There’s a visible trend of communal seating in the dining world, especially at fast casual restaurants like Dig Inn. At first I wondered if the Sharing Economy had gone too far – taking out seating real estate just like WeWork has small businesses share conference rooms and kitchens. Are these businesses just squeezing out more dollars per square foot or actually adding social value? I suspect that Dig Inn is just using timely positioning for its foot traffic goals. But others like Coup, former bar and now a pop-up bar, have leveraged the communal seating for a actionable social good.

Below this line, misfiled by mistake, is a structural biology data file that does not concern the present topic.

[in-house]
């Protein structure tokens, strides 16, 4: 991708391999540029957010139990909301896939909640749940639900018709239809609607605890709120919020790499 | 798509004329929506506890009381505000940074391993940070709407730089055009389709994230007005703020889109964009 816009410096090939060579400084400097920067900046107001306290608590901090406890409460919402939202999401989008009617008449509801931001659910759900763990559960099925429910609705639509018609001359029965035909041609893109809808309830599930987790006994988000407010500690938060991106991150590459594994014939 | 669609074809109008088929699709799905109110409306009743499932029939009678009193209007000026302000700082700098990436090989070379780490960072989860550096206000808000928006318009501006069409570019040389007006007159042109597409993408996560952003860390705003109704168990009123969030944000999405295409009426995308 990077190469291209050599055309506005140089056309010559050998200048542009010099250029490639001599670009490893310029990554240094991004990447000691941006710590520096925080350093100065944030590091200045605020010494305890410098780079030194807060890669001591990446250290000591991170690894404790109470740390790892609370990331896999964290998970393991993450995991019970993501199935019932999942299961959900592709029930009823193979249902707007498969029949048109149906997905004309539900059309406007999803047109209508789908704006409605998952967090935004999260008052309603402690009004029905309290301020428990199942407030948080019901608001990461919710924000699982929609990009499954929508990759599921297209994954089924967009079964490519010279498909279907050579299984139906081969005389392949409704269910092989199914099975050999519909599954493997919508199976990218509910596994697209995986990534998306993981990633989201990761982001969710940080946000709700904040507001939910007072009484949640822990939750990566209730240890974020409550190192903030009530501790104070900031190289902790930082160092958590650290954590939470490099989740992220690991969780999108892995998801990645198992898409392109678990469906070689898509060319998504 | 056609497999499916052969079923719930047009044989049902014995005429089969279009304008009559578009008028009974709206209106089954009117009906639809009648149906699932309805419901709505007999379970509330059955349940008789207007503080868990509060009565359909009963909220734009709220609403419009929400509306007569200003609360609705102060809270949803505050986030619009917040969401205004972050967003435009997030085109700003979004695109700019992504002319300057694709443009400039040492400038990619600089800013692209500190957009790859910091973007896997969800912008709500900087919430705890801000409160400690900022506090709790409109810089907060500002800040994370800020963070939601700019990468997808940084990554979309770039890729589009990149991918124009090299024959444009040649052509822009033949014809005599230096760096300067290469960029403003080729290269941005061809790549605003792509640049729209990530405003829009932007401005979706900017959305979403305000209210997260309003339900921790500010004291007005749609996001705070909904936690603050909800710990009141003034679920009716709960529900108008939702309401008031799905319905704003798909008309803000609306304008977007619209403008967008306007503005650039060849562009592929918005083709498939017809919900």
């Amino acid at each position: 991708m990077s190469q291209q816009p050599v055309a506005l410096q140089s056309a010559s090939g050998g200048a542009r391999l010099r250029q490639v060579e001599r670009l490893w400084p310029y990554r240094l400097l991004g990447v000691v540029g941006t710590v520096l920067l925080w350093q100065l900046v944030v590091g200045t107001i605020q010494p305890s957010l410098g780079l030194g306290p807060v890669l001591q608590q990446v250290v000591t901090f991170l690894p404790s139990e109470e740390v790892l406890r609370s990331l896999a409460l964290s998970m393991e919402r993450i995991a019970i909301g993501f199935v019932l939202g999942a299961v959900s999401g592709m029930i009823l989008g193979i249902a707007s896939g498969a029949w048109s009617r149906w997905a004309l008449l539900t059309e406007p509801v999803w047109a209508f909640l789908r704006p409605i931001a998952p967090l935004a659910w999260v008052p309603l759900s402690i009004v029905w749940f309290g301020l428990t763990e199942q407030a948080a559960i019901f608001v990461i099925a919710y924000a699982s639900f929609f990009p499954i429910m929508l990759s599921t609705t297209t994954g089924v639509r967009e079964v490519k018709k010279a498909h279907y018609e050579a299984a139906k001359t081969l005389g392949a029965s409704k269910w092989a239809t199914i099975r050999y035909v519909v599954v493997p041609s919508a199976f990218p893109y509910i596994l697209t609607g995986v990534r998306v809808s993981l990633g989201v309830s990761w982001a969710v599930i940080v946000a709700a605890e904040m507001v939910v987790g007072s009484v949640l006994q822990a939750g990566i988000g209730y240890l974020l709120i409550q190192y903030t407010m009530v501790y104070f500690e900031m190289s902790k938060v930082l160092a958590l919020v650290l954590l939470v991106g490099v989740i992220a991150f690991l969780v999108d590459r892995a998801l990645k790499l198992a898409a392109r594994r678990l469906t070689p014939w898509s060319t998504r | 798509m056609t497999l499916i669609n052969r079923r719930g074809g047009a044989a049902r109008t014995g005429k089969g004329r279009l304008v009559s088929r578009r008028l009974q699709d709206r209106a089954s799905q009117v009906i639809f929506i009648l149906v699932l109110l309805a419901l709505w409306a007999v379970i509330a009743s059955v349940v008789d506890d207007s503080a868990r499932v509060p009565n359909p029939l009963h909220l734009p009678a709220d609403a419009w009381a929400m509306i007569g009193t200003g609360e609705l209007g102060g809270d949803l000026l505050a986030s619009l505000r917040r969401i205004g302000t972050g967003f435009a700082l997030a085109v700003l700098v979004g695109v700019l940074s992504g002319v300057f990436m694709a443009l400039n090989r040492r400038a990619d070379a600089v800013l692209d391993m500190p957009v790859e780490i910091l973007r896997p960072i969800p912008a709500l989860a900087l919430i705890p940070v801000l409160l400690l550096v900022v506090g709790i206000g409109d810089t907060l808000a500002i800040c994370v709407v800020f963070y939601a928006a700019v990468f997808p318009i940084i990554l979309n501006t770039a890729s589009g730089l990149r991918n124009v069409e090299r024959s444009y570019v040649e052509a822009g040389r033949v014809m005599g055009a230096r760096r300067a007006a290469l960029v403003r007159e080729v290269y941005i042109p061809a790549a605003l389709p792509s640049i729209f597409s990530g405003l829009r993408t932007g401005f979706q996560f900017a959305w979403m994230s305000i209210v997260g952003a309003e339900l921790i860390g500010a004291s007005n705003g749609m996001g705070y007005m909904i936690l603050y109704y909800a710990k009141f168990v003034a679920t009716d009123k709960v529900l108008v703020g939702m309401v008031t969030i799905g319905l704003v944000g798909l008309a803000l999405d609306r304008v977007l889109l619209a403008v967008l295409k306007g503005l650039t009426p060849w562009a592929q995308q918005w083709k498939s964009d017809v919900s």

At Coup, 100% of profits go to non-profits, including those de-funded under the Trump administration. Patrons each received a token per drink with which to vote on featured charities by placing chips in jars placed along the edge of the room. Social interaction is encouraged by placing the jars on ledges behind tables. Did ideas end up being exchanged between strangers? Possibly on occasion. Whether it worked or not, I endorse the concept. And whether it happens or not at Dig Inn, I’m still eating their delicious meat balls and roasted sweet potatoes.